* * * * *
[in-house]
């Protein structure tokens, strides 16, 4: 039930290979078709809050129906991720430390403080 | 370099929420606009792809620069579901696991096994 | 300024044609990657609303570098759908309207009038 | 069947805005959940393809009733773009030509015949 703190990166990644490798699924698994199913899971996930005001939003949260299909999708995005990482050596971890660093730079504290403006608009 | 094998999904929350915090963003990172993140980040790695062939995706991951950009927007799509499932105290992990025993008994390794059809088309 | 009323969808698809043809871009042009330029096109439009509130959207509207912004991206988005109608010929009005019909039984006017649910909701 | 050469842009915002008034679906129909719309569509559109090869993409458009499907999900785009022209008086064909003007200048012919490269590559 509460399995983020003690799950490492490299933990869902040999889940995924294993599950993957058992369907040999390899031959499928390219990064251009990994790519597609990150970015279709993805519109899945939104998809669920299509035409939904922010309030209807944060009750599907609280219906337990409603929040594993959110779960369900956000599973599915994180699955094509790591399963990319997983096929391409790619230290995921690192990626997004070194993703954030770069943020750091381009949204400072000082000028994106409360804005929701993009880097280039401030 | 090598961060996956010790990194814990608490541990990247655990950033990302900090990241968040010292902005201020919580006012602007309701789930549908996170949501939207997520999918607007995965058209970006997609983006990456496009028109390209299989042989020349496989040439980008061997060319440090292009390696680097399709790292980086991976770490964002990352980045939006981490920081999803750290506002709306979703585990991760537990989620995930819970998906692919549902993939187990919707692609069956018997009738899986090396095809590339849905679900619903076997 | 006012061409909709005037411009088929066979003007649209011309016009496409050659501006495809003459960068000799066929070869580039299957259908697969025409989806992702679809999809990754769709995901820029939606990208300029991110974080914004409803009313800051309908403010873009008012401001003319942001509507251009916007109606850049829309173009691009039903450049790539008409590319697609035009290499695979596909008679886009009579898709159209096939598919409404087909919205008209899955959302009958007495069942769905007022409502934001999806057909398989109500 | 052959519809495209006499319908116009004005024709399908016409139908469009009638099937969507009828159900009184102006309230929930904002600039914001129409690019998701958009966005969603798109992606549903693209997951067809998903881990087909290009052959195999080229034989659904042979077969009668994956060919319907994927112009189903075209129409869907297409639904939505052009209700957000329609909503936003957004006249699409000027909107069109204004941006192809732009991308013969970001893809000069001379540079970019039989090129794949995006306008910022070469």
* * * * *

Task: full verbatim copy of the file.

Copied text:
[in-house]
């Protein structure tokens, strides 16, 4: 039930290979078709809050129906991720430390403080 | 370099929420606009792809620069579901696991096994 | 300024044609990657609303570098759908309207009038 | 069947805005959940393809009733773009030509015949 703190990166990644490798699924698994199913899971996930005001939003949260299909999708995005990482050596971890660093730079504290403006608009 | 094998999904929350915090963003990172993140980040790695062939995706991951950009927007799509499932105290992990025993008994390794059809088309 | 009323969808698809043809871009042009330029096109439009509130959207509207912004991206988005109608010929009005019909039984006017649910909701 | 050469842009915002008034679906129909719309569509559109090869993409458009499907999900785009022209008086064909003007200048012919490269590559 509460399995983020003690799950490492490299933990869902040999889940995924294993599950993957058992369907040999390899031959499928390219990064251009990994790519597609990150970015279709993805519109899945939104998809669920299509035409939904922010309030209807944060009750599907609280219906337990409603929040594993959110779960369900956000599973599915994180699955094509790591399963990319997983096929391409790619230290995921690192990626997004070194993703954030770069943020750091381009949204400072000082000028994106409360804005929701993009880097280039401030 | 090598961060996956010790990194814990608490541990990247655990950033990302900090990241968040010292902005201020919580006012602007309701789930549908996170949501939207997520999918607007995965058209970006997609983006990456496009028109390209299989042989020349496989040439980008061997060319440090292009390696680097399709790292980086991976770490964002990352980045939006981490920081999803750290506002709306979703585990991760537990989620995930819970998906692919549902993939187990919707692609069956018997009738899986090396095809590339849905679900619903076997 | 006012061409909709005037411009088929066979003007649209011309016009496409050659501006495809003459960068000799066929070869580039299957259908697969025409989806992702679809999809990754769709995901820029939606990208300029991110974080914004409803009313800051309908403010873009008012401001003319942001509507251009916007109606850049829309173009691009039903450049790539008409590319697609035009290499695979596909008679886009009579898709159209096939598919409404087909919205008209899955959302009958007495069942769905007022409502934001999806057909398989109500 | 052959519809495209006499319908116009004005024709399908016409139908469009009638099937969507009828159900009184102006309230929930904002600039914001129409690019998701958009966005969603798109992606549903693209997951067809998903881990087909290009052959195999080229034989659904042979077969009668994956060919319907994927112009189903075209129409869907297409639904939505052009209700957000329609909503936003957004006249699409000027909107069109204004941006192809732009991308013969970001893809000069001379540079970019039989090129794949995006306008910022070469």